**Code**

` `*// Given a node as previousNode, insert a new node after it.*
public void InsertAfter(Node previousNode, int newValue) {
*// Check if the given prev_node is NULL*
if (previousNode == null) {
System.out.println("The given previous node cannot be NULL ");
return;
}
*// Create New Node and put data in it.*
Node newNode = new Node(newValue);
*// Make next of new node as next of previous node*
*// X --> C.next i.e. X --> D*
newNode.next = previousNode.next;
*// Make the next of previousNode as newNode*
*// C --> X*
previousNode.next = newNode;
*// Make previousNode as previous of newNode*
*// C <-- X*
newNode.previous = previousNode;
*// Change the previous of D to point to X.*
*// newNode.next = D, D.previous = X OR set X <-- D*
if (newNode.next != null)
newNode.next.previous = newNode;
}

**Insert Before a Node**

- Starting point: B ⇆ C ⇆ D ⇆ E.
- Goal: Insert X before C to get B ⇆ X ⇆ C ⇆ D ⇆ E.
- Change C.prev (previously pointing to B) to point to X.
- If C was the first node (no B), update Head to point to X.
- Configure X’s pointers: X.prev points to B, and X.next points to C.

**Code**

```
void insertBefore(Node head, Node nextNode, int newValue) {
```*// Check if the given nextNode is NULL*
if (nextNode == null) {
System.out.print("The given next node cannot be NULL");
return;
}
*// Create New Node and put data in it.*
Node newNode = new Node(newValue);
*// Make prev of new node as prev of nextNode*
*// C.Prev <-- X OR B <-- X*
newNode.previous = nextNode.previous;
*// Make the prev of nextNode as newNode*
*// X <-- C*
nextNode.previous = newNode;
*// Make nextNode as next of newNode*
*// X --> C*
newNode.next = nextNode;
*// Change next of newNode's previous node*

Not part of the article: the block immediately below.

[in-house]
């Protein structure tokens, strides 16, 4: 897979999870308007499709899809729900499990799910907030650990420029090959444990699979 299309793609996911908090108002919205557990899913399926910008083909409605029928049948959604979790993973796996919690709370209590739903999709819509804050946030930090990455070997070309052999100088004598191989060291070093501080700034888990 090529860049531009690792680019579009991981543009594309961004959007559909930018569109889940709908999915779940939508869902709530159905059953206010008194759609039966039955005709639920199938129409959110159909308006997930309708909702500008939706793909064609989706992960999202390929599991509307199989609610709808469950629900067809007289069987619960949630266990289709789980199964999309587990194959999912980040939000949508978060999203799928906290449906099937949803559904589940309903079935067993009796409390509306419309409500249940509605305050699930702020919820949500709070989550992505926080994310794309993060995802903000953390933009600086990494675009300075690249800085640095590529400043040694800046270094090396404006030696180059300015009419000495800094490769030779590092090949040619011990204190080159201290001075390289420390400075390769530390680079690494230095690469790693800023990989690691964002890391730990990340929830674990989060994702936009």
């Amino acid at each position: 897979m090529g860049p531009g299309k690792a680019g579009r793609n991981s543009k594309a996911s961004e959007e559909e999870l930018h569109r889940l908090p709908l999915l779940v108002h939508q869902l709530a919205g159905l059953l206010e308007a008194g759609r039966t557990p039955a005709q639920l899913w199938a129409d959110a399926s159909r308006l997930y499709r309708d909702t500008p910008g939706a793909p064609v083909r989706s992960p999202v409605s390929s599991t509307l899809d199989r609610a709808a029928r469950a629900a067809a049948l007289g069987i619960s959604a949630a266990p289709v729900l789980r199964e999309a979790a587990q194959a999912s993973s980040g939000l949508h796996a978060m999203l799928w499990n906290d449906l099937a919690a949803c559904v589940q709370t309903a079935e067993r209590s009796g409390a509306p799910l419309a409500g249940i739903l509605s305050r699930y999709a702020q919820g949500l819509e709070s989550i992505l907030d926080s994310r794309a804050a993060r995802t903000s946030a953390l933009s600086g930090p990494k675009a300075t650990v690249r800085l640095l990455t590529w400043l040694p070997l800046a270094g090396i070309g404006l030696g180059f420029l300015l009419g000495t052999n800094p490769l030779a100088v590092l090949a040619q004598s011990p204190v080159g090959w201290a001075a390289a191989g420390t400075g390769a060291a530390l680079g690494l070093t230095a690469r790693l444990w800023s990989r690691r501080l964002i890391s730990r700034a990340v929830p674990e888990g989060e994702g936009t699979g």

*// X.previous = B so B.next = X i.e. B --> X*
if (newNode.previous != null)
newNode.previous.next = newNode;
else
*// If the prev of newNode is NULL, it will be the new head node*
head = newNode;
}

### Insertion at the End

- Initial state: A ⇆ B ⇆ C.
- Insert X at the end: A ⇆ B ⇆ C ⇆ X.
- Update C.next from Null to X.
- Set X.prev to C and X.next to Null.

**Code:**

*// Add a node to the end*
void insertAtEnd(int newValue) {
*// Create New Node and put data in it.*
Node newNode = new Node(newValue);
*// Since this Node = Last Node, its Next needs to be Null.*
newNode.next = null;
*// If the Linked List is empty, then make this new Node as head*
if (head == null) {
newNode.previous = null;
head = newNode;
return;
}
Node last = head;
*// Else traverse till the last node*
while (last.next != null)
last = last.next;
*// Change the next of last node*
*// C --> X*
last.next = newNode;
*// Make last node as previous of new node*
*// C <-- X*
newNode.previous = last;
}

## Deletion Operation In Doubly Linked List

### Deletion at the Beginning

- Start with the doubly linked list A ⇆ B ⇆ C.
- Identify the node to delete, which is the head node A.
- Update the head to point to A.next, making B the new head.
- Adjust B.previous to point to Null, disconnecting A from the list.
- The deletion of A is confirmed with the head now pointing to B, and B having no previous node.

### Deletion of the Inner Node

- Start with the doubly linked list A ⇆ B ⇆ C.
- Identify the inner node to delete, for example, B.
- Update A.next to point to C, skipping over B.
- Change C.previous to point to A, disconnecting B from C.
- By updating these pointers, B is effectively removed from the list, resulting in A ⇆ C.